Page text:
Christmas tree permits on sale
Beginning Wednesday, people can purchase Christmas tree-cutting permits at Gifford Pinchot National Forest offices and vendors.
The permits are $5 each, and there is a limit of five permits per household. The permits can be used only one time.
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When you purchase a permit, you also receive a map of areas open to cutting and an information sheet with special instructions for cutting Christmas trees on the national forest.
Also, as part of the national Every Kid in a Park initiative, the U.S. Forest Service has announced that all fourth-graders are eligible for a free national forest Christmas tree permit. In order to receive the tree permit, students must present an Every Kid in a Park pass or a valid paper voucher printed from the Every Kid in a Park website. Students and parents can visit everykidinapark.gov for more details and to obtain their paper voucher.
For information on current road status and closures within the forest, go to fs.usda.gov/recmain/giffordpinchot/recreation#cond.
Olympic National Park
Comments on chalet status released
Nearly 1,400 public comments were received during this summer as Olympic National Park conducts an environmental assessment on the future of the Enchanted Valley Chalet. A summary of the comments were included in a report released Monday.
The report can be found at parkplanning.nps.gov/EVCscopingreport.
More information, including the need for the plan and preliminary alternatives developed so far, can be found at parkplanning.nps.gov/EVCscoping.
The chalet is 13 miles from the nearest road within the wilderness area of the park. Built by Quinault Valley residents in the early 1930s, before the park was established, the chalet served for several decades as a backcountry lodge and more recently as a wilderness ranger station and emergency shelter. The chalet was added to the National Register of Historic Places in 2007 due to its local significance.
The issue is that the chalet is on the active floodplain of the East Fork Quinault River, where migration of the river channel is common. In January 2014, the river came within 18 inches of the chalet.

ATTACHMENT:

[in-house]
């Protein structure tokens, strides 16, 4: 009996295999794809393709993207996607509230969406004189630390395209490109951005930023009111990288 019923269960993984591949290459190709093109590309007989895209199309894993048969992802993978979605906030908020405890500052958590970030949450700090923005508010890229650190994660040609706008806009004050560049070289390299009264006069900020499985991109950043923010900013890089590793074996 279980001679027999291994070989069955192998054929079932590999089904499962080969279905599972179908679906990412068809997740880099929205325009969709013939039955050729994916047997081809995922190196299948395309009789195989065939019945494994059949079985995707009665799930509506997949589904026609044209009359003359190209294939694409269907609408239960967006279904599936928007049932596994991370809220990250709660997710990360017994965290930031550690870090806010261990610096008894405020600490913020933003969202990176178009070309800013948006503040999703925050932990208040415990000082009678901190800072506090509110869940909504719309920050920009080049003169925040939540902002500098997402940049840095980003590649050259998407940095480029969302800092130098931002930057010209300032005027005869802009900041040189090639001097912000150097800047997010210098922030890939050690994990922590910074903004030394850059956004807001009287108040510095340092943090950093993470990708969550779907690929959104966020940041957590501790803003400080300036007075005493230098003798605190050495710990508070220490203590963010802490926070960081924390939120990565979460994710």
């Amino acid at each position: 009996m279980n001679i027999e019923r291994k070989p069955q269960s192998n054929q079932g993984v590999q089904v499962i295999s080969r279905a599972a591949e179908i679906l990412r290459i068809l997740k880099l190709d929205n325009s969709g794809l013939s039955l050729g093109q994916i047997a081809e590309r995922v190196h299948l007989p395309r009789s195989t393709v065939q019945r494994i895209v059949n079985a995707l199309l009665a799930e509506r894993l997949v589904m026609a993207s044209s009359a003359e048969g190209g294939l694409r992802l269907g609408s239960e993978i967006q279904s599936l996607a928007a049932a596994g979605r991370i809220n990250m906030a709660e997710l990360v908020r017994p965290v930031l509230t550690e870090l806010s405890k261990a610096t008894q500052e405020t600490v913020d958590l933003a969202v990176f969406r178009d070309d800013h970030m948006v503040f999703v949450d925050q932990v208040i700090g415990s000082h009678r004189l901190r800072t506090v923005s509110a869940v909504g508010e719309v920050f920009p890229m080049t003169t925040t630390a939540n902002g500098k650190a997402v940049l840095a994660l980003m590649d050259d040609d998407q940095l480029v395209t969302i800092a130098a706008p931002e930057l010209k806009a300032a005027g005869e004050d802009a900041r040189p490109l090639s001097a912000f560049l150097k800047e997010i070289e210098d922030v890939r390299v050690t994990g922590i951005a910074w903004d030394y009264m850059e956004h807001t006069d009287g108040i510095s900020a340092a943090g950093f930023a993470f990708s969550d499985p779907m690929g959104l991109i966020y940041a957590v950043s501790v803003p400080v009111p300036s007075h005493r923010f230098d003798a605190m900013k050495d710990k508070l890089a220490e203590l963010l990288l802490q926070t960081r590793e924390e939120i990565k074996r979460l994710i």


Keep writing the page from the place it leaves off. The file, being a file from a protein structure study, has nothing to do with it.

The assessment will determine whether or not the park saves the structure.
Anglers cash in through program
The Bonneville Power Administration’s Northern Pikeminnow Sport Reward program has paid out more than $1.76 million so far this year. The top payout to an individual angler has been $119,341 for catching 14,019 pikeminnow.
More than 225,000 northern pikeminnow were caught in the Columbia River basin this year as part of a program that rewards anglers for each predatory fish they catch, according to the administration. Based on studies in 1983-86 in the John Day reservoir, pikeminnow accounted for up to 80 percent of predation on salmonids.
Steve Williams, the pikeminnow program manager with Pacific States Marine Fisheries Commission, said the goal is to impact the pikeminnow population by 10 percent to 20 percent. So far, he said, this year’s impact has been about 11 percent.
Overall, the program to remove pikeminnow from the Columbia River costs the administration $3 million to $4 million each year, according to the release.
The most pikeminnow caught in one year was 267,215 fish in 2004. Last year the catch was 200,215 fish.
For information about the reward program, go to pikeminnow.org.
Compiled by Jeffrey P. Mayor,